November 21, 2011

We have been asked this question repeatedly, and more and more in the last few weeks as 2011 draws to a close. Although we cannot predict the future, we do offer some information which has been relayed to us, and some personal observations as well based on recent events.

First, foreclosure is now a well-established business among the banks and servicers, and more and more foreclosures are being filed. We were recently advised that approximately 4 million NEW foreclosures are to be filed in the next few months.

Second, the attitude of the foreclosing parties is becoming increasingly hostile. The often told story of someone who was put through hoop after hoop by a “lender” or servicer in connection with a loan mod request (loss of documents, denials that documents were sent, inconsistent communications concerning the status of a mod application, refusal of the party offering the mod to affirm in writing that the foreclosure will be cancelled pending the loan mod neogitations, etc.) are becoming more and more rampant.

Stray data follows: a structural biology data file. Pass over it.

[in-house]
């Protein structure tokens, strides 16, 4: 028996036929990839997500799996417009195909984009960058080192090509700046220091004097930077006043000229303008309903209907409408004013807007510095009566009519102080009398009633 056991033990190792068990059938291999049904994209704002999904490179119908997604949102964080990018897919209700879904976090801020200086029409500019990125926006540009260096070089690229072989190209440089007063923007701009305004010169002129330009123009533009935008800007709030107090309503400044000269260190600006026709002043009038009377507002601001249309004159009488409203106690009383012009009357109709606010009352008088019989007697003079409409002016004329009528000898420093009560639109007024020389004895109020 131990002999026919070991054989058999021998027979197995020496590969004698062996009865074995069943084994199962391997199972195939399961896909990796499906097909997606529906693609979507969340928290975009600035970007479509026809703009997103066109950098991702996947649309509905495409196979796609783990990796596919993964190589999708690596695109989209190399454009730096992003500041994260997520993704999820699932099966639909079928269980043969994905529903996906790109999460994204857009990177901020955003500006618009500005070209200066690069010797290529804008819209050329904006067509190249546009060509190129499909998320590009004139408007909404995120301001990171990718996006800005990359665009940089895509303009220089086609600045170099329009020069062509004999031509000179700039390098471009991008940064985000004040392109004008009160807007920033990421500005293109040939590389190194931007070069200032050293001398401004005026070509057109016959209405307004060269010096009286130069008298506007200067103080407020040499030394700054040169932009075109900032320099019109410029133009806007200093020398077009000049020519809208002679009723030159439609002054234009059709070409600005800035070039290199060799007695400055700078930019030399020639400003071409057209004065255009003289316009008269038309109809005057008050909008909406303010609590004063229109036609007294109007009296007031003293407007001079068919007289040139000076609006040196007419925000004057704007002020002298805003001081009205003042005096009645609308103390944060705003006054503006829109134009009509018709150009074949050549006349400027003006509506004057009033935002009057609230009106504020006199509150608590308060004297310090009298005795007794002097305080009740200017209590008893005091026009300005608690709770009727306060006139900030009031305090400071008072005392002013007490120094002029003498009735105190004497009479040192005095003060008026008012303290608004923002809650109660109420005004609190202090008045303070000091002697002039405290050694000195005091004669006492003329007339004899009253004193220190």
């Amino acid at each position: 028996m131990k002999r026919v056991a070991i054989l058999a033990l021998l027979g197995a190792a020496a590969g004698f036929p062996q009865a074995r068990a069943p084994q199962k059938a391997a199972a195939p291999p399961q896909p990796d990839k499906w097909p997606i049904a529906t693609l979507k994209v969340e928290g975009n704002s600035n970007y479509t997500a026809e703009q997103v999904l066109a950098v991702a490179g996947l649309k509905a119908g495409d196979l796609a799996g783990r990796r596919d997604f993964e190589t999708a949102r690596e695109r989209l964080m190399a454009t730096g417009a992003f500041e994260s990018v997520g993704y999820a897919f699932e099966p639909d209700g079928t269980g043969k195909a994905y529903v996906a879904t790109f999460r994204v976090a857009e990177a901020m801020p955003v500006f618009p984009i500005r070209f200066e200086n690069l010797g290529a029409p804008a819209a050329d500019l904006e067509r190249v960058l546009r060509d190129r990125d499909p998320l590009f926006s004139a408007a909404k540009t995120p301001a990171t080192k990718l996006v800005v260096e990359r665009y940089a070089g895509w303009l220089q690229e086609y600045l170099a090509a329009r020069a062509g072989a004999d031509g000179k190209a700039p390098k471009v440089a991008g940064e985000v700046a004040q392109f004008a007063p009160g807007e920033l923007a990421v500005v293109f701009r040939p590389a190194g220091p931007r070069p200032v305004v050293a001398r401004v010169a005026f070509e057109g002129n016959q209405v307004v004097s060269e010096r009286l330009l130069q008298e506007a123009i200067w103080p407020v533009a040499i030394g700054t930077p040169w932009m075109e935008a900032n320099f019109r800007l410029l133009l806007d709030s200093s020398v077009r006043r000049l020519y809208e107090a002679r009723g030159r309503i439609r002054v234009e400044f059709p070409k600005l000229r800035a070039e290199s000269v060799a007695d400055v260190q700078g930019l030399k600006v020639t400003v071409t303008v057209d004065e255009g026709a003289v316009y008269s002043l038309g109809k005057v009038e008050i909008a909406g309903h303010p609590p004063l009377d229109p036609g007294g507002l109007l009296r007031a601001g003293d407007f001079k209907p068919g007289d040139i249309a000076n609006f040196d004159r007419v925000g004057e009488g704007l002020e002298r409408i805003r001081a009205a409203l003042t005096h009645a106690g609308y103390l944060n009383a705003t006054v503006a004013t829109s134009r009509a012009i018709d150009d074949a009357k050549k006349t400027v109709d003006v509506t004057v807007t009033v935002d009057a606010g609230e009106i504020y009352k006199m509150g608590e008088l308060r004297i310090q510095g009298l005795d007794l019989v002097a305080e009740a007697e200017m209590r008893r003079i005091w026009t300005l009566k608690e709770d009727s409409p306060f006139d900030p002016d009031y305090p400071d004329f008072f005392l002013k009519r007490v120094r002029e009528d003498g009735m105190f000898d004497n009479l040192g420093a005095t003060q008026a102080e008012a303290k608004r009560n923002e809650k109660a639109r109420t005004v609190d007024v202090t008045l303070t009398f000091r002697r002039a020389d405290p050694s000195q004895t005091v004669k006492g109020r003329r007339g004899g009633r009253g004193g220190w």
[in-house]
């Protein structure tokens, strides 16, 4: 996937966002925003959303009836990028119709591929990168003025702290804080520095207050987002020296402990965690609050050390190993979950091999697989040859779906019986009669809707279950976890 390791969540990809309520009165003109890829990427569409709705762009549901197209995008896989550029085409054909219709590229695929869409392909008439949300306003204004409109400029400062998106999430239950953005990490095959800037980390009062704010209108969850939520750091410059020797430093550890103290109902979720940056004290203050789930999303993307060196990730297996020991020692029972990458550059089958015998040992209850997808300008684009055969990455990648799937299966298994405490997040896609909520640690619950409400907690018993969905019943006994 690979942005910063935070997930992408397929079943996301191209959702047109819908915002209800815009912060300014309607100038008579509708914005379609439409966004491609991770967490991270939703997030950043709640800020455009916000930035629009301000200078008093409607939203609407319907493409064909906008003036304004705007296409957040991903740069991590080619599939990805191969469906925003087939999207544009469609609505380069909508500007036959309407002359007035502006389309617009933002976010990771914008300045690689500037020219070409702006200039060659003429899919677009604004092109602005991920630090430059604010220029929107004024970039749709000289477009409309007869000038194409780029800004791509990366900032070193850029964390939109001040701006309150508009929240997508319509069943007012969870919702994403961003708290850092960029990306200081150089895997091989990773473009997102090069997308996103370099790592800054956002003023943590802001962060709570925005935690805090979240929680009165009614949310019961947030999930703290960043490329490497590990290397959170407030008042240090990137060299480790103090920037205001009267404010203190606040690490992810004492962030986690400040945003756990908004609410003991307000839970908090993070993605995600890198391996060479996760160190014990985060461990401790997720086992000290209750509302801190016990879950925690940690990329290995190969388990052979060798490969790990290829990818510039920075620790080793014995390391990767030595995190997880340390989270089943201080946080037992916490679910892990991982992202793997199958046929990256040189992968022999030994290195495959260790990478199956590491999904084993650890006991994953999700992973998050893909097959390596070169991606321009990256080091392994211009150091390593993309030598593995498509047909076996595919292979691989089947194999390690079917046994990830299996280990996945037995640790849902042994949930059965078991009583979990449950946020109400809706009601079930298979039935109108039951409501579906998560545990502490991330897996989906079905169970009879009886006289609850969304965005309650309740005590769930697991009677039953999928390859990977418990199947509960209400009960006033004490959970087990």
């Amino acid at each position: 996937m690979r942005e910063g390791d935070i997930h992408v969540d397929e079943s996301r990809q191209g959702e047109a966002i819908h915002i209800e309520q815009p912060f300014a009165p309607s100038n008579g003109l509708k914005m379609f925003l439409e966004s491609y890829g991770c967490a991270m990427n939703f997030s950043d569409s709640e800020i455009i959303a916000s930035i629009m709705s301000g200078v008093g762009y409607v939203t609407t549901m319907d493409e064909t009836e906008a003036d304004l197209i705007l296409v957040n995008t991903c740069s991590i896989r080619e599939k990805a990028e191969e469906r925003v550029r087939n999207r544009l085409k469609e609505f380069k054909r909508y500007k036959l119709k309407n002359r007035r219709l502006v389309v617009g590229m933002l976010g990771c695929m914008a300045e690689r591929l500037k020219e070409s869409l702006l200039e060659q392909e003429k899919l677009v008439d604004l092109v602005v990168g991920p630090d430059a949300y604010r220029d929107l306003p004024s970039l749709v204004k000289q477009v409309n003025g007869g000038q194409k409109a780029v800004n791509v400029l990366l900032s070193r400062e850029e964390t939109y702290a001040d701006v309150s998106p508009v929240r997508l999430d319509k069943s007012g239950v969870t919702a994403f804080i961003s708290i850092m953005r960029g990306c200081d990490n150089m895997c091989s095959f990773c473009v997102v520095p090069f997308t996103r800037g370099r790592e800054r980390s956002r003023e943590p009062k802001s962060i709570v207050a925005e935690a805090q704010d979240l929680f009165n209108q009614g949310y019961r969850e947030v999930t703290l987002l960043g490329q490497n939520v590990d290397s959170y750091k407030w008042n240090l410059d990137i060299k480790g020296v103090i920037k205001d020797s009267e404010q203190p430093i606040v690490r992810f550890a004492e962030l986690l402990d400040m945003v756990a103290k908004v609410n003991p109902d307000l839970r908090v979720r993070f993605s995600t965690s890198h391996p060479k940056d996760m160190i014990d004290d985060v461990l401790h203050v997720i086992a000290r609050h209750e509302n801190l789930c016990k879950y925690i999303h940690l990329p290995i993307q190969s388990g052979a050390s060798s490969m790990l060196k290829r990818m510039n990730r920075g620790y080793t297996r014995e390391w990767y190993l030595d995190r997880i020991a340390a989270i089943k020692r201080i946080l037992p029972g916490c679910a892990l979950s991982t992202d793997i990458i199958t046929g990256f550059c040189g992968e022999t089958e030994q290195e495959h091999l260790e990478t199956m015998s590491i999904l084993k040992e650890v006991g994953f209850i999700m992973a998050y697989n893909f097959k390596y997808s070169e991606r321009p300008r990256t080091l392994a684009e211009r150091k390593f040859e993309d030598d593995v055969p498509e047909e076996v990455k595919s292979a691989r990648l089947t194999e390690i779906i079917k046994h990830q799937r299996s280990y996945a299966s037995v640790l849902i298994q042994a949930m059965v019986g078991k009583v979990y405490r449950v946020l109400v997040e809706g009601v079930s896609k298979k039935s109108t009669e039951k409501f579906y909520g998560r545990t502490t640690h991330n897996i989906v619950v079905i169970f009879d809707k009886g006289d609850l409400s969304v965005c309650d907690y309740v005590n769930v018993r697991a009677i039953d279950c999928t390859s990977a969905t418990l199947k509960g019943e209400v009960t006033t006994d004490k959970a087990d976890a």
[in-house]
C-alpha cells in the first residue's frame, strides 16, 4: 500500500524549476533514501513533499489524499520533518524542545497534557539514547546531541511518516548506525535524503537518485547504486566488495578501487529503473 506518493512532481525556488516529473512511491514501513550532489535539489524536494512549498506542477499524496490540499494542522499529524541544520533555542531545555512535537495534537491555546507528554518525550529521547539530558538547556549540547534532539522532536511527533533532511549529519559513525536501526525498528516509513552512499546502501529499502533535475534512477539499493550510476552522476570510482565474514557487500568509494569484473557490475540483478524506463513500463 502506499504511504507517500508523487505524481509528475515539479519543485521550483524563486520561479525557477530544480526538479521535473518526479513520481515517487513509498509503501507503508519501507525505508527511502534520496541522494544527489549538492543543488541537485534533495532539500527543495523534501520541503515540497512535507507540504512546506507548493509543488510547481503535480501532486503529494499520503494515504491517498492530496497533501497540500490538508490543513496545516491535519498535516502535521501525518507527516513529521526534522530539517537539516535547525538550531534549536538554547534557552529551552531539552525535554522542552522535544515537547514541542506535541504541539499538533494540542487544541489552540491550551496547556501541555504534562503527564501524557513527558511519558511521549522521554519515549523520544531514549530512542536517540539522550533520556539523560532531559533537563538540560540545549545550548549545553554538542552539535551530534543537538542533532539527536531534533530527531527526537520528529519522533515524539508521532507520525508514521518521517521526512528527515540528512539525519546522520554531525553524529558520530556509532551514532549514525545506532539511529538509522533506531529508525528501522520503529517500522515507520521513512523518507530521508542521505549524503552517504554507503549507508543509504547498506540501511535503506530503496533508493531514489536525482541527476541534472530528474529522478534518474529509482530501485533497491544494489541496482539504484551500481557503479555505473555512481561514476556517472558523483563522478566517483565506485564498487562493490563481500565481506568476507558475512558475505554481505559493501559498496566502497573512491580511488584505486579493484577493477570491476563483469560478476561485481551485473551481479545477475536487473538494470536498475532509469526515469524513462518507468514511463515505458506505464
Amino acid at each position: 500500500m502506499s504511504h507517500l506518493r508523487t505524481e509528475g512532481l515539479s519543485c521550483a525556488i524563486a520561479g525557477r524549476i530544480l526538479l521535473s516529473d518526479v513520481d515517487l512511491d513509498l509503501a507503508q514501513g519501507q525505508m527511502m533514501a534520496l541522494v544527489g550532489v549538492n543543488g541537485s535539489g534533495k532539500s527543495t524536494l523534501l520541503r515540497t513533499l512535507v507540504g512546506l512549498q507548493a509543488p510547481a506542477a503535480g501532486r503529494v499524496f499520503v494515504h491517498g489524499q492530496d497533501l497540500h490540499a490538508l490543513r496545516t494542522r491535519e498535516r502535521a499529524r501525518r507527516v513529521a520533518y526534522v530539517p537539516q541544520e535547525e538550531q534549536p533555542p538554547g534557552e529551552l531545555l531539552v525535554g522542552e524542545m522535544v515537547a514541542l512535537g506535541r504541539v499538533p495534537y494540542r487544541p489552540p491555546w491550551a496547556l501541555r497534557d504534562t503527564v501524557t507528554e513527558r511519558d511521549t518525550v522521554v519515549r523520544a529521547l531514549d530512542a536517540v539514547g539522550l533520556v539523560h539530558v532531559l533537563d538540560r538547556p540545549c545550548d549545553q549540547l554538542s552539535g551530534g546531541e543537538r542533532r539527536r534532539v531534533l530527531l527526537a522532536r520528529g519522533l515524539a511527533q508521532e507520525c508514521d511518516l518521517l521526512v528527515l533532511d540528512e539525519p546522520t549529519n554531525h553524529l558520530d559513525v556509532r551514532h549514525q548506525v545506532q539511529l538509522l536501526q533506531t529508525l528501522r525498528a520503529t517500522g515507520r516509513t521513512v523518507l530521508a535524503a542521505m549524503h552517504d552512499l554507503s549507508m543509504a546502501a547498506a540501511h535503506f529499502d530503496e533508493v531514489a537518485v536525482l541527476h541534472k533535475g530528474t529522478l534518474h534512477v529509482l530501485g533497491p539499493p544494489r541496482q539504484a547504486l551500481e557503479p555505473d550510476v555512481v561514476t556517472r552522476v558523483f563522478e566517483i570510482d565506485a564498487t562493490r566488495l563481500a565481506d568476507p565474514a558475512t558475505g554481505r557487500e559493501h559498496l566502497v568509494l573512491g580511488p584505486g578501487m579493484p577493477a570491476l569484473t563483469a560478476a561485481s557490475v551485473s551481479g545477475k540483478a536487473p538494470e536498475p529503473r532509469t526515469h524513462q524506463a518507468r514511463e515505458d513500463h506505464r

Several months ago, an attorney working for a foreclosure Firm told me point blank: “You are not a real foreclosure lawyer until you kick a single mother with 4 kids out into the street on Christmas Eve.” There was no laughter when this comment was made to me.

Third, in view of the Attorney General lawsuits and the litigation against the banks, we are seeing more and more homeowners questioning whether a prior foreclosure was legal, with requests to seek to “unwind” or reverse the foreclosure. Most states have one or more remedies to make this challenge, and as many of our clients are investors who lost their life savings on properties which were foreclosed, we are being asked more and more to seek to undo past foreclosures.

One thing seems fairly certain: foreclosure is going to continue for several years. I even had a Judge tell me this in a recent hearing. What we have to do is to continue the challenge. More and more courts are deciding in favor of homeowers on critical issues, which we view as a very good sign.

Jeff Barnes, Esq., www.ForeclosureDefenseNationwide.com